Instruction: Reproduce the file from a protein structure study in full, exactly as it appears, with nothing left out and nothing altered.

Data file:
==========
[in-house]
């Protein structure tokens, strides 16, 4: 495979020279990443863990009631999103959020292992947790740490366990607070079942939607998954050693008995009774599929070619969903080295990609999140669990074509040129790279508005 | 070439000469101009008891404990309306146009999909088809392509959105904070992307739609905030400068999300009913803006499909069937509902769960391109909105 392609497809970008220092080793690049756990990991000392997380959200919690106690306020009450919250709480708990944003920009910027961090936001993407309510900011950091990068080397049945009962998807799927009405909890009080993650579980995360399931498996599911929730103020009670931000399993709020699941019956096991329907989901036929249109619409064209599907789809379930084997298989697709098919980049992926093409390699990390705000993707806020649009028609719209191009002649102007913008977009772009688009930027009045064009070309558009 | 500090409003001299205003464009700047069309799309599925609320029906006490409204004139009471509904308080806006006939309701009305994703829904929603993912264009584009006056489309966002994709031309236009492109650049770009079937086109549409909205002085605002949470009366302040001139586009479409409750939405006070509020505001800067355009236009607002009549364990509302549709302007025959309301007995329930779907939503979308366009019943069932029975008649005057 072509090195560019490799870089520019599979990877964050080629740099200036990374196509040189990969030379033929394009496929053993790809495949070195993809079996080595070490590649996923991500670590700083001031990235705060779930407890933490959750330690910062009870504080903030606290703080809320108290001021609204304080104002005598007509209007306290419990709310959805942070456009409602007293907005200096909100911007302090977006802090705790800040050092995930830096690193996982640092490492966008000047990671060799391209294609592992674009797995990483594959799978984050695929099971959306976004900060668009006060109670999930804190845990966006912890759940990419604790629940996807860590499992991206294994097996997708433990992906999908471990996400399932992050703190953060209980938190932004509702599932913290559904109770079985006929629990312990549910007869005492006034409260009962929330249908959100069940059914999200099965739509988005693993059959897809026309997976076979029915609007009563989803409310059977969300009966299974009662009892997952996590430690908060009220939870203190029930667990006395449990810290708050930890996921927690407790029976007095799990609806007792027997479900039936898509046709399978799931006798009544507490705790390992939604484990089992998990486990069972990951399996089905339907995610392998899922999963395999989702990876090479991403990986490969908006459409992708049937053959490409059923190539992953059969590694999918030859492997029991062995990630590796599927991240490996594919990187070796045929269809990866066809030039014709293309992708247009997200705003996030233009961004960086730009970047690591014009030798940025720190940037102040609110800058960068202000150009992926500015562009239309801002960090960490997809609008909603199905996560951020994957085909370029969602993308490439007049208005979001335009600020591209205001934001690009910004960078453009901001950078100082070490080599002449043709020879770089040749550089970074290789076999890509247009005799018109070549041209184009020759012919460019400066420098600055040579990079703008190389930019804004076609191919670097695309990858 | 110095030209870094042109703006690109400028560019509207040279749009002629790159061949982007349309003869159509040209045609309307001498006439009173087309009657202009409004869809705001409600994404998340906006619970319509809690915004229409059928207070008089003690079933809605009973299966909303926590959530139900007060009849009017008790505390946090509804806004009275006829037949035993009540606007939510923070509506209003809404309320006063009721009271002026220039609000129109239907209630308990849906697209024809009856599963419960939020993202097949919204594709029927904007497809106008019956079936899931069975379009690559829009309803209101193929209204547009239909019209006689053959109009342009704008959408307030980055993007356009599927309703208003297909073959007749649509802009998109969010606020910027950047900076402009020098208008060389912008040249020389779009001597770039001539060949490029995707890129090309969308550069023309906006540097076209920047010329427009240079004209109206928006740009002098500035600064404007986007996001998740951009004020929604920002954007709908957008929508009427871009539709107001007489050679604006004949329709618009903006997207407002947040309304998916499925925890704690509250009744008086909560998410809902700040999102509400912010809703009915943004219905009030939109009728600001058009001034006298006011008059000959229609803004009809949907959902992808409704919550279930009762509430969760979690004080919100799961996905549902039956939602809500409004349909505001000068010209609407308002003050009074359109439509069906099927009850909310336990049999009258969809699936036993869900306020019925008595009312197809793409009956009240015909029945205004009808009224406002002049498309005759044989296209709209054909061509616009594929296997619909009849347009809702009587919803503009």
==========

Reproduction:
[in-house]
């Protein structure tokens, strides 16, 4: 495979020279990443863990009631999103959020292992947790740490366990607070079942939607998954050693008995009774599929070619969903080295990609999140669990074509040129790279508005 | 070439000469101009008891404990309306146009999909088809392509959105904070992307739609905030400068999300009913803006499909069937509902769960391109909105 392609497809970008220092080793690049756990990991000392997380959200919690106690306020009450919250709480708990944003920009910027961090936001993407309510900011950091990068080397049945009962998807799927009405909890009080993650579980995360399931498996599911929730103020009670931000399993709020699941019956096991329907989901036929249109619409064209599907789809379930084997298989697709098919980049992926093409390699990390705000993707806020649009028609719209191009002649102007913008977009772009688009930027009045064009070309558009 | 500090409003001299205003464009700047069309799309599925609320029906006490409204004139009471509904308080806006006939309701009305994703829904929603993912264009584009006056489309966002994709031309236009492109650049770009079937086109549409909205002085605002949470009366302040001139586009479409409750939405006070509020505001800067355009236009607002009549364990509302549709302007025959309301007995329930779907939503979308366009019943069932029975008649005057 072509090195560019490799870089520019599979990877964050080629740099200036990374196509040189990969030379033929394009496929053993790809495949070195993809079996080595070490590649996923991500670590700083001031990235705060779930407890933490959750330690910062009870504080903030606290703080809320108290001021609204304080104002005598007509209007306290419990709310959805942070456009409602007293907005200096909100911007302090977006802090705790800040050092995930830096690193996982640092490492966008000047990671060799391209294609592992674009797995990483594959799978984050695929099971959306976004900060668009006060109670999930804190845990966006912890759940990419604790629940996807860590499992991206294994097996997708433990992906999908471990996400399932992050703190953060209980938190932004509702599932913290559904109770079985006929629990312990549910007869005492006034409260009962929330249908959100069940059914999200099965739509988005693993059959897809026309997976076979029915609007009563989803409310059977969300009966299974009662009892997952996590430690908060009220939870203190029930667990006395449990810290708050930890996921927690407790029976007095799990609806007792027997479900039936898509046709399978799931006798009544507490705790390992939604484990089992998990486990069972990951399996089905339907995610392998899922999963395999989702990876090479991403990986490969908006459409992708049937053959490409059923190539992953059969590694999918030859492997029991062995990630590796599927991240490996594919990187070796045929269809990866066809030039014709293309992708247009997200705003996030233009961004960086730009970047690591014009030798940025720190940037102040609110800058960068202000150009992926500015562009239309801002960090960490997809609008909603199905996560951020994957085909370029969602993308490439007049208005979001335009600020591209205001934001690009910004960078453009901001950078100082070490080599002449043709020879770089040749550089970074290789076999890509247009005799018109070549041209184009020759012919460019400066420098600055040579990079703008190389930019804004076609191919670097695309990858 | 110095030209870094042109703006690109400028560019509207040279749009002629790159061949982007349309003869159509040209045609309307001498006439009173087309009657202009409004869809705001409600994404998340906006619970319509809690915004229409059928207070008089003690079933809605009973299966909303926590959530139900007060009849009017008790505390946090509804806004009275006829037949035993009540606007939510923070509506209003809404309320006063009721009271002026220039609000129109239907209630308990849906697209024809009856599963419960939020993202097949919204594709029927904007497809106008019956079936899931069975379009690559829009309803209101193929209204547009239909019209006689053959109009342009704008959408307030980055993007356009599927309703208003297909073959007749649509802009998109969010606020910027950047900076402009020098208008060389912008040249020389779009001597770039001539060949490029995707890129090309969308550069023309906006540097076209920047010329427009240079004209109206928006740009002098500035600064404007986007996001998740951009004020929604920002954007709908957008929508009427871009539709107001007489050679604006004949329709618009903006997207407002947040309304998916499925925890704690509250009744008086909560998410809902700040999102509400912010809703009915943004219905009030939109009728600001058009001034006298006011008059000959229609803004009809949907959902992808409704919550279930009762509430969760979690004080919100799961996905549902039956939602809500409004349909505001000068010209609407308002003050009074359109439509069906099927009850909310336990049999009258969809699936036993869900306020019925008595009312197809793409009956009240015909029945205004009808009224406002002049498309005759044989296209709209054909061509616009594929296997619909009849347009809702009587919803503009």